By Cecily Walters 2013-06-11 22:24:36
Many emerald-hued fruits are considered veritable jewels in the produce crown. Give your students the royal treatment by menuing more of these sparkling gems. Kids (AND ADULTS, TOO) tend to “eat with their eyes,” making food decisions based primarily on the appearance of an item or recipe. This is why color plays such a critical role in successful menuing—especially of good-for-you foods. This month, School Nutrition continues its multi-year series exploring different colored fruits and vegetables based on the Produce for Better Health Foundation’s “5 A Day The Color Way” campaign. Last year’s examination, “Sunny Dispositions,” June/July 2012, focused on orange and yellow fruits. This go-around, the focus is on GREEN fruits, those gorgeous, flavor-filled delights. Eaten on their own, as ingredients in a recipe or as the perfect topping, green fruits dazzle. Join us, as we take a closer look at these lean, green nutrient machines! GRAPE ESCAPE PARFAIT YIELD: 1 1-3⁄4-oz. serving* PER SERVING: 300 cal., 7 g pro., 62 g carb., 2 g fiber, 3 g fat, 1 g sat. fat, 0 mg chol., 230 mg sod. INGREDIENTS Grapes, fresh, green and red—2 1⁄2 ozs. or 1⁄2 cup Yogurt, lowfat, vanilla—4 ozs. or 1⁄2 cup Granola—1 1⁄4 ozs. or 1⁄3 cup DIRECTIONS 1. Place 1⁄2 cup of grapes in the bottom of a 14-oz. plastic cup. 2. Add 1⁄2 cup of yogurt over the grapes. 3. Top with the granola. Photo, recipe & recipe analysis: General Mills Foodservice, www.generalmillsfoodservice.com *Notes: If this recipe passes the test with a small number of students, adjust the quantities for batch preparation. As appropriate, adjust the serving size to meet current meal pattern requirements. KITCHEN WISDOM SAYS . . . • This item could be used for a la carte or breakfast. • The production process for this recipe was simple and easy. • We use our own recipe for granola with whole oats. See www.schoolnutrition.org/snmagazinebonuscontent. • This recipe also could be sent home to parents as part of nutrition education materials and/or prepared in the classroom or cafeteria with students in grades K-3 and/or 4-7 as part of a nutrition education demonstration. Apples Unlike a number of their red counterparts, the well-known, green-hued Golden Delicious and Granny Smith varieties came on the scene only fairly recently—relatively speaking. The Golden Delicious, declared the official state fruit in West Virginia, originated there between 1890 and 1905 (sources vary). But it’s the Washington State Apple Commission that describes the large, yellowish/green-skinned apple as “allpurpose, mellow and sweet.” The variety is prone to bruising and shriveling, however, so it should be handled and stored carefully. The Golden Delicious is available all year. It can be eaten both fresh and cooked, and it works well in salads (its slices don’t brown as fast compared to other varieties), in baked goods, applesauce and apple butter. (When making pies with Golden Delicious apples, you can reduce the amount of sugar called for in the recipe.) Fun fact: The Golden Delicious variety is not related to the Red Delicious variety; their shared name comes from the fact that the same nursery bought the rights to both varieties. The Granny Smith, which originated in Australia in the mid 1800s, was named after Maria Ann Smith, who discovered the seedling growing by accident. Initially turning yellow, before settling completely to green, Granny Smith apples are available year-round, with a tough skin that allows them to hold and ship well. Characterized as “tart, crisp and juicy,” as well as “subtly sweet,” they are very well suited for pies and other baked goods. Their sharp taste can be a refreshing addition to salads and other recipes, especially when refrigerated. As with their red counterparts, both Golden Delicious and Granny Smith varieties contain dietary fiber (mainly insoluble fiber, which helps in weight loss). The amount of flavonoids, which display anti-inflammatory and anti-allergenic properties, found in green apples is said to help fight cancer. And while these two are the most familiar types of green apples, you will find others on the market, including Cortland, Empire and Ginger Gold. SPRING SALAD WITH SMOKED TURKEY AND APPLE VINAIGRETTE YIELD: 100 servings PER SERVING*: 79 cal., 5 g fat, 2 g sat. fat, 181 mg sod. SALAD INGREDIENTS Spring lettuce mix—25 cups Romaine lettuce—25 cups Apples, Granny Smith—6 Turkey breast, smoked—50 thin slices Celery—6 stalks Gouda cheese—1 1⁄2 lbs. Onions, red—2 VINAIGRETTE INGREDIENTS Apples, Granny Smith—2 Sherry wine vinegar—3⁄4 cup Apple juice—3⁄4 cup Honey—6 Tbsps. Onions, red—6 Tbsps. Dijon mustard—3 Tbsps. Vegetable oil—1 1⁄2 cups DIRECTIONS 1. To prepare the salad: Rinse the spring lettuce mix and Romaine lettuce well in cool water. Wash six of the Granny Smith apples and cut into thin wedges. Cut the turkey breast into strips. Wash the celery and chop diagonally. Slice the cheese into thin slices. Slice two of the red onions into thin rings. 2. Divide and place the greens evenly on large platters. 3. Divide and evenly arrange the apple wedges, turkey strips, celery pieces, cheese slices and red onion rings on top of the lettuces. 4. To prepare the vinaigrette: Wash and chop the remaining six Granny Smith apples. Mince the remaining onions. Fill a blender with the apples, sherry wine vinegar, apple juice, honey, 6 Tbsps. onions, Dijon mustard and vegetable and blend until smooth. 5. Drizzle the vinaigrette over the salad and toss to coat. Refrigerate any leftover dressing and use within 24 hours. 6. Hold the salad platters at 41°F or lower. 7. To serve: Portion into 1⁄2 cup servings. Recipe & recipe analysis: Oklahoma F2S Cooking: A Farm-to-School Cookbook, www.kidchenexpedition.com *Notes: If this recipe passes the test with a small number of students, conduct a complete nutrient analysis. As appropriate, adjust the serving size to meet current meal pattern requirements. Avocados You might be surprised to learn that avocados actually are a fruit and not a vegetable, as some have misperceived. Native to Central Mexico, they have a fleshy body and may be spherical or pear- or egg-shaped. Their shape, combined with the rough green skin of many individual varieties, has led them to be referred to as “avocado pears” or “alligator pears,” but their taste is creamy and flavorful. The oldest evidence of avocado use dates back to around 10,000 B.C, but it wasn’t until much later, in the mid-17th century, that this fruit migrated from Mexico to Jamaica and various Asian tropical regions. Cultivation in the United States began only in the early 20th century. Because the avocado is a subtropical species that needs a climate without frost and with little wind to thrive—conditions available in only a few areas of the world—the number of places where it is grown is limited. In the United States, you will find avocados farmed in Arizona, California (delivering 95% of the U.S. supply), Florida and Hawaii. Combine avocado with eggs in almost any form, from scrambled to tortillas to omelets. It’s an essential ingredient in California rolls and other rolled sushi. The avocado often is used as a base for guacamole and pairs nicely in slices that dress hamburgers and sandwiches. Additionally, guacamole can be substituted as a healthier alternative to mayonnaise on a sandwich, and avocados pair well with a number of other foods, including cucumber, garlic, mangoes, pineapples, smoked fish, tomatoes and vinaigrette. While containing more fat than most other fruits, the fat in an avocado is primarily in the form of the “good” monounsaturated fat that offers anti-inflammatory benefits and helps to lower the risk of heart disease. An avocado also contains more potassium than a banana, and it is rich in folic acid and fiber, in addition to boasting lycopene and beta-carotene and being a good source of vitamins B, C and E. Avocado extracts have been studied in the laboratory to assess their potential for lowering the risk of diabetes. When ripe, the fruit yields to gentle pressure when held in the hand and squeezed. Ready to peel, but don’t know how? The California Avocado Commission recommends the “nick and peel” method. Cut into the fruit lengthwise, producing two long halves that are still connected in the middle by the seed. Then, take hold of both halves and twist them in opposite directions until they separate fully. Remove the seed and cut each half lengthwise to produce quarters. Use your thumb and index finger to grip the edge of skin on each quarter and peel it off, as you would with a banana skin. To prevent the flesh from browning so quickly when peeled, immediately add lemon or lime juice. KITCHEN WISDOM SAYS . . . • This item would be a nice addition to a made-to-order Mexican food line. • The majority of the students liked the taste and appearance and would choose it again if offered; however, the labor it took to make each burrito would be difficult at an elementary site with minimal staff. This product would be easier to serve at our secondary sites. • If serving this item at elementary schools, consider removing the peppers. • We added a little salt, pepper and chili powder to enhance the flavor profile. • We used 6-in. whole-wheat tortillas for this recipe. • We prepared most of the ingredients in one batch, rather than each individual burrito. • Instead of the fresh avocados mixed into the eggs, we suggest making guacamole and applying it on the burritos using a squirt bottle to make the preparation process quicker. This also may prevent the browning that can occur when avocados are exposed to air and heat. • We used prepared scrambled eggs instead of liquid eggs; then we sautéed those before adding the rest of the ingredients. • This recipe also could be sent home to parents as part of nutrition education materials and/or prepared in the classroom with students in Grades 4-7 and/or 8-12 as part of a nutrition education demonstration. AVOCADO BREAKFAST BURRITO YIELD: 24 servings INGREDIENTS Bell pepper, red—3 cups Bell pepper, green—3 cups Onion—2 1⁄2 cups Butter, divided—1 cup Eggs—3 qts. Salt—2 tsps. Avocados, ripe, fresh—8 Lemon juice—1⁄3 cup Tortillas, flour—24 Pepper Jack cheese, shredded—3 cups DIRECTIONS 1. Dice the red and green peppers. Chop the onion. 2. Sauté the bell peppers and onion in 2 ozs. of butter until soft, about 5 minutes; reserve. 3. In a separate bowl, beat the eggs with the salt; reserve. 4. Cut the avocado into 1⁄4-in. diced pieces; toss gently with lemon juice. Reserve. 5. For each serving: Warm the tortilla. Heat 1⁄2 Tbsp. of butter in a small frying pan. Ladle 1⁄2 cup of eggs into the pan. Gently stir in 1⁄4 cup of the reserved bell peppers and onions mixture and 1⁄3 cup of the reserved avocado. Stir gently over medium-low heat until soft curds form, about 2 minutes. Place the egg mixture down the center of the warmed tortilla; sprinkle with 2 Tbsps. of cheese. Fold in the top and bottom; roll up from the side. Photo & recipe: California Avocado Commission, www.californiaavocado.com *Notes: If this recipe passes the test with a small number of students, adjust the quantities for batch preparation and conduct a complete nutrient analysis. As appropriate, adjust the serving size to meet current meal pattern requirements. Grapes Grapes, which actually are classified as berries, are cultivated on all continents (except Antarctica) and were produced in Asia as early as 5,000 B.C. They flourished in Germany’s Rhine Valley and, over the years, travelers brought grapes to all corners of the world. They were planted in the United States in the 17th century at Spanish missions scattered across the Southwest. Today, more than 90% of all commercially grown table grapes in the United States come from California (that’s nearly two billion pounds grown in that one state alone). Varieties of green—also known as white—grapes include Almeria, Italia, Niagara, Perlette and Thompson seedless (the leading American table grape). The term “table grape” denotes grapes that are eaten fresh or used in recipes, as opposed to wine and raisin grapes. Some table grapes are available in seedless varieties that are the result of natural mutations or crossbreeding. Green grapes have a slightly yellowish hue and, like their black and red cousins, provide protein, fiber and very little fat, no cholesterol, but vitamins C and A, potassium, phosphorus, calcium and magnesium. Recent studies have shown that grapes aid in maintaining a good blood sugar balance and can help to regulate insulin in diabetics. Fully ripened grapes are plump and free from wrinkles. They also should be intact, not split or leaking juice, and attached to a healthy-looking stem. Grapes tend to spoil and ferment at room temperature, so it’s beneficial to store them in the refrigerator in an airtight container or plastic bag. The sweet, tart flavor of green grapes makes them a good snack (alone or with cheese) or as an ingredient in a fruit or vegetable salad. They also can be added to curries. Freezing grapes can be a fun activity with young kids—just wash them and pat them dry, then arrange in a single layer on a cookie sheet and place in the freezer. PACIFIC RIM RAMEN NOODLE SALAD WITH GRAPES YIELD: 34 servings SALAD INGREDIENTS Ramen noodles, packaged—5 packages Chicken, cooked, 1⁄2-in. pieces—1 1⁄2 lbs. or 4 1⁄2 cups Onions, green—2 ozs. or 1 cup Carrots—8 ozs. or 2 cups Grapes, green—2 lbs. or 6 cups Cabbage, green—3 lbs. or 1 1⁄2 packed gals. Almonds—3 ozs. or 1 cup Sesame seeds—1 oz. or 1⁄4 cup DRESSING INGREDIENTS Ramen noodles seasoning packets—5 White wine vinegar—1 1⁄4 cups Sesame oil—2 Tbsps. Salad oil—1 cup Sugar—1 1⁄4 cups Salt—1 Tbsp. Pepper, red, crushed flakes—1⁄4 tsp. DIRECTIONS 1. Break up the dry ramen noodles into 1-in. chunks and reserve the seasoning packs. 2. Slice the onions into 1⁄8-in. pieces. Julienne the carrots into 1⁄8-in. pieces. Shred the cabbage into 1⁄4-1⁄8-in. pieces. Slice the almonds and toast them, along with the sesame seeds. If necessary, chop the chicken into 1⁄2-in. pieces. 3. To prepare the salad: Combine the dry ramen noodles, chicken, onions, carrots, whole grapes, cabbage, almonds and sesame seeds in a clean bowl. Refrigerate until needed. 4. To prepare the dressing: In a stainless steel bowl, whisk together the ramen noodle seasoning packets, white wine vinegar, sesame oil, salad oil, sugar, salt and crushed red pepper flakes until the sugar is dissolved. 5. Pour the dressing over the salad and toss to coat. Refrigerate for 1 hour before serving. 6. To serve: Portion into 4-oz. servings. Photo & recipe: California Table Grape Commission, www.freshcaliforniagrapes.com *Notes: If this recipe passes the test with a small number of students, conduct a nutrient analysis. The recipe produces a total yield of 8 1⁄2 lbs. or 1 3⁄4 gals. As appropriate, adjust the serving size to meet current meal pattern requirements. Honeydew Melon The honeydew melon is related to the cantaloupe (to which it is similar in texture), watermelon, cucumbers and squash, but it is the sweetest of all of the melon varieties. Native to the Middle East and revered as a sacred food by the ancient Egyptians, its peak harvest season of May through October makes it a fixture of summertime meals. “Honeydew” is the U.S. name for a variety that also is grown in France, Algeria and China. When purchasing, look for a melon with a creamy white rind that does not appear to be bruised, injured or overly green. If the fruit has fully ripened, you should be able to smell its sweet scent. The fruit’s skin also will feel slightly waxy. If the fruit is particularly juicy, you may be able to hear the seeds rattle when you shake it. Honeydews weighing about five pounds are said to have the best flavor. The flesh will be a pale green in color. If the fruit has not fully ripened, set it out at room temperature for a few days. Once it has ripened, however, be aware that the honeydew’s strong odor will saturate other foods, so store with care. One cup of this green melon supplies nearly 20% of the Dietary Reference Intake of potassium. The fruit also is high in vitamin C. Research shows a possible correlation between honeydew melon and other foods high in carotenoids with a lowered risk of acquiring age-related macular degeneration. To prepare a honeydew, wash the fruit in warm, soapy water and slice in half before removing the seeds and strings. To serve, the melon can be cut into halves, quarters, wedges or cubes or scooped into balls with a melon baller. A squeeze of lemon or lime juice can be added to enhance the flavor. While chilling melons before eating them makes them more refreshing, doing so reduces the flavor, according to The Penguin Companion to Food, which suggests that while a good melon should not need sugar, the flavor can be enhanced by adding a pinch of salt, pepper or ginger. ROASTED FISH CRISPY SLAW WRAP YIELD: 100 servings PER SERVING: 342 cal., 29 g pro., 37 g carb., 6 g fiber, 10 g fat, 2 g sat. fat, 50 mg chol., 541 mg sod., 3 mg iron, 70 mg ca. SLAW INGREDIENTS Cabbage, red—6 1⁄4 lbs. or 2 gals., 2 cups Cabbage, white—6 1⁄4 lbs. or 1 gal., 2 1⁄2 qts. Carrots, fresh—6 1⁄4 lbs. or 1 1⁄4 gals. Bok choy—3 lbs. or 2 1⁄2 qts. Cilantro, fresh—3 ozs. or 2 cups Dressing, balsamic vinaigrette, light—2 qts., 1 1⁄3 cups FISH INGREDIENTS Tilapia filets, 4-oz. portions—100 pieces Pan release spray—As needed Olive oil, extra virgin—1 cup Seasoning blend, chili-lime, salt-free—3 1⁄4 ozs. or 1 1⁄4 cups Romaine lettuce—3 1⁄4 lbs. or 1 gal., 2 1⁄4 qts. Tortillas, whole-grain, 8-in.—100 Avocados—1 lb., 14 ozs. or 100 slices Limes, cut into quarters*—1 1⁄4 lbs. or100 quarters or ~28 limes DIRECTIONS 1. Shred the red and white cabbage. Shred the carrots. Julienne slice the bok choy. Chop the cilantro. Julienne slice the Romaine lettuce. Slice the avocados into 1⁄4-in. pieces. If frozen, thaw the tilapia filets and cut into 4-oz. pieces. Cut the limes into quarters.* 2. To prepare the slaw: Combine the red cabbage, white cabbage, carrots, bok choy, cilantro and balsamic dressing together. Cool to 41°F or lower within four hours. Cover and refrigerate until ready to serve. 3. To prepare the fish: Divide and place the tilapia portions on four sheet pans (18x26x1-in.) lined with parchment paper and lightly coated with pan release spray. 4. Brush the olive oil on the tilapia and sprinkle with the salt-free seasoning. 5. Roast in a conventional oven at 375°F for 12 minutes or in a convection oven at 375°F for 9 minutes. When done, the fish will flake easily with a fork. Heat to 145°F or higher for at least 15 seconds. Hold at 135°F or higher. 6. To prepare each serving: Place 1⁄4 cup lettuce on a tortilla. Cut one 4-oz. portion of fish in half and place both pieces on top of the lettuce. Use an 8-oz. spoodle (1 cup) to portion the slaw. Add one slice of avocado. Squeeze the juice of one lime quarter on top of the filling and then discard the resulting waste.* Roll the wrap in the form of a burrito and seal. Cut diagonally in half and serve. Portion one wrap (two halves). Photo, recipe & recipe analysis: Sharon Springer, Liberty Middle School, Orlando, Fla., Chef Ed Colleran and Sarah Thornquest (physical education teacher), U.S. Department of Agriculture (USDA), Recipes for Healthy Kids Cookbook for Schools, http://teamnutrition.usda.gov/Resources/r4hk_schools.html *Notes: According to USDA: One wrap provides 2 1⁄2 ozs. equivalent meat, 1⁄8 cup dark green vegetable, 1⁄4 cup red/orange vegetable, 7⁄8 cup other vegetable and 1 1⁄2 ozs. Equivalent grains. The recipe produces an estimated 63 lbs. or about 8 gals. for 100 servings. To reduce prep and waste, operators can substitute 3 cups, 1 Tbsp. lime juice for the fresh, quartered limes; use 1⁄2 Tbsp. per wrap. Kiwifruit Perhaps one of the most interesting facts about the kiwifruit is that this popular member of the berry family, roughly the size of a chicken egg, contains more than two times the vitamin C of the consider- ably larger orange! It’s also high in folate and vitamins C and K, while providing fiber, potassium and magnesium. Research shows that consuming the fruit can lead to a potential reduction in blood fats, as well as a possible lower blood clot risk. The kiwifruit also is known to provide significant relief for chronic constipation and to reduce asthma symptoms. Because it contains an enzyme similar to that found in pineapple and papaya, it has a tenderizing effect on meat. The fruit, which can be eaten fresh or frozen, contains sweet, bright-green flesh with rows of tiny black, edible seeds. The flesh has a soft texture and a unique, sweet flavor. It’s covered in a furry brown skin that most Americans avoid eating. However, you can eat the skin after washing it to receive the nutrition benefits that it provides, such as fiber, folic acid and flavonoids. The most important thing is to seek firm, unblemished fruit that gives slightly under mild pressure. It will ripen after a few days to a week when stored at room temperature (but not in direct sunlight). Originating in China and for centuries called the Chinese Gooseberry, kiwifruit now is grown and exported by Italy, Chile and New Zealand. It’s said that a produce dealer changed the name of the fruit in the Sixties in homage to the kiwi, New Zealand’s national symbol, reportedly because the fruit and the bird are similar in appearance: small, brown and furry. Breeding has produced many types of kiwifruit, more than 40 varieties, including smooth-skinned ones with yellow flesh, although the green variety is most common to North America. In this country, most kiwifruit is grown in California. ROASTED CORN AND ZESTY KIWIFRUIT SALAD YIELD: 12 servings* INGREDIENTS Vegetable oil—2-3 Tbsps. Corn, whole kernel, fresh or frozen—4 1⁄2 cups Onion, red—1 large Kiwifruit—9 Bell peppers, red, sweet—3 Chili peppers, fresh—3 Lemon juice—1⁄3 cup Salt, seasoned—1⁄2 tsp. Cannellini beans, cooked* —3 cups DIRECTIONS 1. Slice the onion. Seed and dice the bell peppers and chili peppers. As necessary, drain the beans. 2. Roast the corn kernels in the vegetable oil on a sheet pan in a medium oven, stirring occasionally until browned, about 8 minutes. Transfer the corn to a large bowl. 3. Peel and slice the kiwifruit into quarters and slice those into chunks. 4. Combine the kiwifruit with the corn and add the onion, bell peppers, chili peppers, lemon juice, salt and beans. 5. To serve: Divide into 12 equal portions. Photo & recipe: ZESPRI® Kiwifruit, www.zespri.com *Notes: Pinto beans can be used as a substitute for cannellini beans. If this recipe passes the test with a small number of students, adjust the quantities for batch preparation and conduct a nutrient analysis. As appropriate, adjust the serving size to meet current meal pattern requirements. Limes This small fruit shaped like a lemon is thought to have originated in Malaysia and can be identified by its thin, green skin and juicy, pale green pulp. Two main varieties of limes are produced: Persian and Key. The Key is smaller and more yellow and sour than the Persian and contains seeds; the Persian is a seedless hybrid developed early in the 20th century that is more resistant to disease and pests and has a thicker rind than the Key variety. The typical harvest season for limes is May through August. One particularly identifiable part of a lime (as well as other citrus fruits) is the zest, which is the outer, colored portion of the rind. It contains fragrant oils, lending intense flavor when added to various recipes. One whole lime is the equivalent of approximately two tablespoons of lime juice. When selecting limes, look for brightly colored, smooth-skinned fruits. Any brown areas on the skin will not affect the flavor, but you should avoid limes with hard or shriveled skin. Like its other citrus cousins, the lime is a terrific source of vitamin C. HONEY LIME FRUIT TOSS YIELD: 7 servings* PER SERVING: 100 cal., 1 g pro., 24 g carb., 2 g fiber, 0 g fat, 0 g sat. fat, 0 mg chol., 10 mg sod. SALAD INGREDIENTS Pineapple chunks—1 20-oz. can Mandarin oranges—1 can (11-oz. or 15-oz.) Banana—1 large Kiwifruit—1 Strawberries—1 cup DRESSING INGREDIENTS Lime juice, fresh—2 Tbsps. Honey—1 Tbsp. DIRECTIONS 1. To prepare the salad: Drain the pineapple and reserve 1⁄4 cup juice. Drain the oranges. Slice the banana. Peel, halve and slice the kiwifruit. Quarter the strawberries. 2. Combine the pineapple chunks, oranges, banana, kiwifruit and strawberries in a large serving bowl. 3. To prepare the dressing: Stir together the reserved pineapple juice, lime juice and honey in a small bowl. Pour over the salad and toss to coat. 4. To serve: Portion into 3⁄4 cup servings. Photo, recipe & recipe analysis: Dole Food Company, Inc., www.dole.com *Notes: If this recipe passes the test with a small number of students, adjust the quantities for batch preparation. As appropriate, adjust the serving size to meet current meal pattern requirements. Pears Green Anjou (pronounced “on-ju”) pears, which are the most abundant U.S. pear variety and available almost year-round, are thought to have originated in France near Angers before being introduced to England and later to America in the 1840s. This variety is somewhat egg- shaped, with a larger spherical lower portion that tapers above the fruit’s mid-point to a smaller rounded top, with a considerably shorter neck than, say, the yellow Bartlett pear. Its skin is bright green with an occasional red blush. Anjous, like all pears, are a great source of fiber and vitamin C. When purchasing Anjous, select medium-sized or larger fruits with no visible scars or bruises. To ripen this type of pear, for best results, place it in a closed paper bag on the counter or in a fruit bowl. Depending on its level of ripeness when purchased, it should become ripe within three to five days. Because Anjous don’t change color while ripening, staying green, you can check the ripeness by pressing gently near the stem end of the pear with your thumb. If it gives slightly, the pear is ripe. Pears ripen from the inside out, so take care not to wait too long and allow the inside to become overly ripe. Once the pear is ripe, its sweet and juicy taste lends itself well to inclusion in salads or being eaten plain. When Anjous reach maximum ripeness, they also make flavorful additions as ingredients in baked, grilled, poached and roasted dishes, holding up well under heat. Don’t Be Jaded Against Green Fruit Is your mouth watering yet? Put on your thinking cap and start brainstorming some fun and different ways to incorporate these delicious, healthy produce options into your menus. You also can take a look at the recipes accompanying this article for additional ideas. Consider pairing many of these green fruit options with their yellow and red counterparts for a rainbow of options that children can try. Once they see all the bright, colorful creations on the menu, your student customers will be lining up to go green! Cecily Walters is School Nutrition’s managing editor. Photography by Cristian Baitg, Mark Wragg, Skipp O’Donnell/iStockphoto.com and pachd.com. BONUS WEB CONTENT Be sure to check out online-exclusive content for additional recipes incorporating green fruits at www.schoolnutrition.org/snmagazinebonuscontent. Recipes obtained from outside sources and published in School Nutrition have not been tested by the magazine or SNA in a school foodservice setting, except for certain “Kitchen Wisdom” selections, which are evaluated by a volunteer pool of operators. When available, nutrient analyses are provided by the recipe source. Required ingredients, preparation steps and nutrient content make some recipes more appropriate for catering applications or adult meals. Readers are encouraged to test recipes and calculate their own nutrition analyses and meal patterns before adding a recipe to school menus. In addition, SN recognizes that individual schools use varying documentation methods and preparation steps to comply with HACCP principles; we encourage you to add your own HACCP steps to these recipes.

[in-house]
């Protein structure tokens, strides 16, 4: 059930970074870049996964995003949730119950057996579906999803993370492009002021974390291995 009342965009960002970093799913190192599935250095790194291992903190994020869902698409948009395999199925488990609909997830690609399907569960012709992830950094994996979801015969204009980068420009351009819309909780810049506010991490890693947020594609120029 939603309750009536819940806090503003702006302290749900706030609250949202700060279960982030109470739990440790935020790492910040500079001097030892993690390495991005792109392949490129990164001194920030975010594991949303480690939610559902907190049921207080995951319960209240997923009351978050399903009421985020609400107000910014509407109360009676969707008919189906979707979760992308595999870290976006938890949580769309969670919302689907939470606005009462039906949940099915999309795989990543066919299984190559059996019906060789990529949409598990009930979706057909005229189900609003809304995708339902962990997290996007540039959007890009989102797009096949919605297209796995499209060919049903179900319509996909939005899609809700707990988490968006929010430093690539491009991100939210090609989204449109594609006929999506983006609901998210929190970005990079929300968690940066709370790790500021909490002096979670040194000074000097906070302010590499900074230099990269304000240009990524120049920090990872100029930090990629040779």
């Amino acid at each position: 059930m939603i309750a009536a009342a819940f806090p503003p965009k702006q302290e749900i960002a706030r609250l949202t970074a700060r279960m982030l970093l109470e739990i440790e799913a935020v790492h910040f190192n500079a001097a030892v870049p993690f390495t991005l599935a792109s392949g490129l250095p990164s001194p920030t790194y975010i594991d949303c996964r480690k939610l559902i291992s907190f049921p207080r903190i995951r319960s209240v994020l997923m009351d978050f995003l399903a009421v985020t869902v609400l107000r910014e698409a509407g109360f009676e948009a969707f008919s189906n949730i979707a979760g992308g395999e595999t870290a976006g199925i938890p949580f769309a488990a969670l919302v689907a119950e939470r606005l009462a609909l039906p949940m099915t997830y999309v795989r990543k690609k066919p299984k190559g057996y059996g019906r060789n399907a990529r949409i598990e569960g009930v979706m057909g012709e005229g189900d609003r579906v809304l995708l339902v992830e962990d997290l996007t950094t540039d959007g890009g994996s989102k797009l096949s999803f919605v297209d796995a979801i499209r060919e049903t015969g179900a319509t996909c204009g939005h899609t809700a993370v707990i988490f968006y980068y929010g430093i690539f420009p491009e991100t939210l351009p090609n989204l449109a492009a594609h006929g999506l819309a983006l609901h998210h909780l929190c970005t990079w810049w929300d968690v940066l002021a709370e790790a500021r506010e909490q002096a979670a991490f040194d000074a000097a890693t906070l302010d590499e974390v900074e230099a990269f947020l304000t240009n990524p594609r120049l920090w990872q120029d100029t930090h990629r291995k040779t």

Published by School Nutrition Association. View All Articles.
This page can be found at http://mydigimag.rrd.com/article/Green+Giants+/1427131/163083/article.html.